What Is My Anxiety Like Now? Reflecting on 2017

The past year has mostly sucked.

I knew it was going to be a crappy one as soon as I realized I needed to switch my medication. I’ve had mental health issues for half my life. I knew that trialling new medication had the potential to go either way. I also knew that, should I need to return to Effexor, that I could easily write off a couple of months as my body adjusted to the lower dosage.

I was right on both counts. This year has been tremendously difficult. However, I was prepared for the suckiness. With the help of my team (doctors, job network and psychologist), I identified and worked through a lot of my health barriers. As a result, I’m feeling better than I have in years.

In this post, I explore what it was like to essentially lose my mind and get it back again. I am so, so grateful.

Returning to Effexor

The last essay I wrote was early December 2016. At that point, I had been on Pristiq for a couple of months and had finally started to cope with nausea.

I could handle the discomfort, but it meant that I would struggle if I was in a car for too long. I was skipping meals. I kept on having pregnancy tests because surely, this side effect couldn’t last this long.

I was so angry, but also terrified. I may have felt like I was going to throw up all the time but at least my brain was semi-functional. I knew that returning to Effexor would mean starting at the lowest dosage. I would be starting at 37.5 mg which has barely any impact on me.

Losing My’ Brain’

I was right. I didn’t have the courage to seek a medication change until April. I could feel the cognitive decline immediately. I wrote Bloggers To Watch In 2017. Initially, it was meant to have 15 bloggers. I got to number 7 and stopped being able to put sentences together in a paragraph. I couldn’t make sense of the disconnected bits of information.

I wasn’t allowed to increase my medication dosage for a month. It would take 3 months until I would be on my optimum dosage and, even then, it would take a while for my body to adjust to it. I hadn’t read for months but now I couldn’t do much at all. It impacted every facet of my life.

I was constantly exhausted, even more than before I moved to Pristiq. My memory was shot. Glenn is still reminding me of how I reacted to movies and situations. I struggled in conversations. I was crying from sheer frustration a lot and had no self-worth left. I had no mental energy left to fight off the negative self-talk and it was ruthless.

It scares me now to think about how rough this time was. I’m scared that the Effexor will no longer be effective in a couple of years, and I will be in a similar situation. I know that I can’t live my life according to what might happen, however, I need that awareness to prevent me from getting this sick again.

It’s worth noting that the lethargy during this time was debilitating. I would catch taxis to appointments as I couldn’t handle the bus. I didn’t do much housework, compounding the guilt I had about being a leech.

 

 

Exploring DBT

Around this time, I switched to a new psychologist. I couldn’t afford the regular $60 cost of my previous one. My job network was fantastic during this time, helping me find a great bulk billing psychologist that was closer to the city.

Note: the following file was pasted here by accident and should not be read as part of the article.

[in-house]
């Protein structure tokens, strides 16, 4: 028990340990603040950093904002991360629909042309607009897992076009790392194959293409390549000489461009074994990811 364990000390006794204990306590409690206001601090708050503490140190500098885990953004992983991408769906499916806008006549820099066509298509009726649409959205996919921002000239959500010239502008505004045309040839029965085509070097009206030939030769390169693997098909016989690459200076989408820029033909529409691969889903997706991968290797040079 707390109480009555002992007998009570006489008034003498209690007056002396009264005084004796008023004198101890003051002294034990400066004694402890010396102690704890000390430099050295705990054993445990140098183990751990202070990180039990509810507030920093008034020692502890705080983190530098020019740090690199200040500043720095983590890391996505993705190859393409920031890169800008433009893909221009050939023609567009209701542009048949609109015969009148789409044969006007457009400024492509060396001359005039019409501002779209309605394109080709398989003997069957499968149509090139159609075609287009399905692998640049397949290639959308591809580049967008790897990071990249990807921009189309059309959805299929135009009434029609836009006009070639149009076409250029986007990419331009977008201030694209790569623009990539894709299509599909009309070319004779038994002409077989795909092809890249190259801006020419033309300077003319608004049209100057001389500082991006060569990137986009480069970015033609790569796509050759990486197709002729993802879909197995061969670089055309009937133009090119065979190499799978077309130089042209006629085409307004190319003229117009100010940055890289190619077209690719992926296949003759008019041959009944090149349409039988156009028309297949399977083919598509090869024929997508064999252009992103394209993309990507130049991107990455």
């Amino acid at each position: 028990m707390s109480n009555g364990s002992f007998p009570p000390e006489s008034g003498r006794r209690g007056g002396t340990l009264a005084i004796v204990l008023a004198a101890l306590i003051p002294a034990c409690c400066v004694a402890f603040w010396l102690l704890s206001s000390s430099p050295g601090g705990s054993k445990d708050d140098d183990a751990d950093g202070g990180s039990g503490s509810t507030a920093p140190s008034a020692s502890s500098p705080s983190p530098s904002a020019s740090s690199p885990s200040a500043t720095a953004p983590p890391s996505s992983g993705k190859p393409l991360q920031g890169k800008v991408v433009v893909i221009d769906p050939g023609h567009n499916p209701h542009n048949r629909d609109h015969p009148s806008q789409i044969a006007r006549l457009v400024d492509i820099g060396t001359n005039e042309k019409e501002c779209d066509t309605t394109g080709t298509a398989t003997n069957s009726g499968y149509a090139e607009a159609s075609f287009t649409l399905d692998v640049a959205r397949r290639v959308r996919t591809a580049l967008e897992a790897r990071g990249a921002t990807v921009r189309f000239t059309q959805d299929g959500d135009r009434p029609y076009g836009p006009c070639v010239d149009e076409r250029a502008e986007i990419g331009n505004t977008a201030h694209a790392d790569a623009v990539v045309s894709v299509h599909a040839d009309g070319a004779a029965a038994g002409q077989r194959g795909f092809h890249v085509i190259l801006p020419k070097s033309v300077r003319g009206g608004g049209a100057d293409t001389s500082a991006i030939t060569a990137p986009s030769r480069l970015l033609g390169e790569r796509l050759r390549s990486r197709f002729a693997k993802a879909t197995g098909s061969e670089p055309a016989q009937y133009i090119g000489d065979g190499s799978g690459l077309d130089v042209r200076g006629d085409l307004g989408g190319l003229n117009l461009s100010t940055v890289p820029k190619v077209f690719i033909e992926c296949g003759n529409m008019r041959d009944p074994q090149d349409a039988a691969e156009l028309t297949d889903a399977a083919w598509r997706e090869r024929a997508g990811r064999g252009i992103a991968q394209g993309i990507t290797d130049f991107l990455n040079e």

The new psych was and still is, fantastic. It was a struggle at first, as my brain wasn’t working. She would ask questions and I just couldn’t remember, or I couldn’t put a sentence together. There was a lot of frustrated crying. It got better as my health improved and, in my typical nerdy fashion, I threw myself into recovery.

I would read books based on the specific DBT strategies I was taught to make sense of how it worked. I would question everything. I’d do my mindmaps to see how a particular thought pattern impacted me.

Ironically, I wasn’t motivated by my desire to get better. I was starting to get my cognitive function back and was fascinated with the theory behind my treatment. The fact my mental health was improving was just a positive side effect.

I was resistant to a lot of the techniques at first. LovingKindness? Pft. Guided relaxation. Didn’t she know that I had tried that?

This time, it was effective. I know now that I need a combination of therapy and medication to get the best results. I need the mental energy to fight my internal negative, as well as implement the techniques.

Now, my psych jokes that I’ve done 2 years of DBT work in 6 months. Obviously, I haven’t, there is so much more work to do. It is so satisfying to know that it wasn’t laziness or selfishness that was getting in the way of me getting better. It doesn’t matter how smart you are or how much you know if your biology is that out of whack.

Eliminating Potential Aspergers

I was making a lot of progress with my mental health but was still struggling. My brain still felt like it was going slower than the world around me and it would occasionally shut down when I was too overwhelmed. My doctor eventually suggested getting formally assessed for Aspergers.

This annoyed me. There is nothing wrong with having Aspergers or being neurodivergent, but it felt like a distraction. Whenever I saw a new health worker in my job network they would bring up getting tested for Aspergers. It would lead to the inevitable conversation about how I have social phobia and that my monotonal voice is only noticeable around new people. And no, I don’t do eye contact.

There was also the fear that I may have had it. If so, I would have lost a decade where I had approached my health through the lens of an anxiety sufferer. If I did have Aspergers, the past 10 years of my life could have been a lot easier if it had been identified earlier.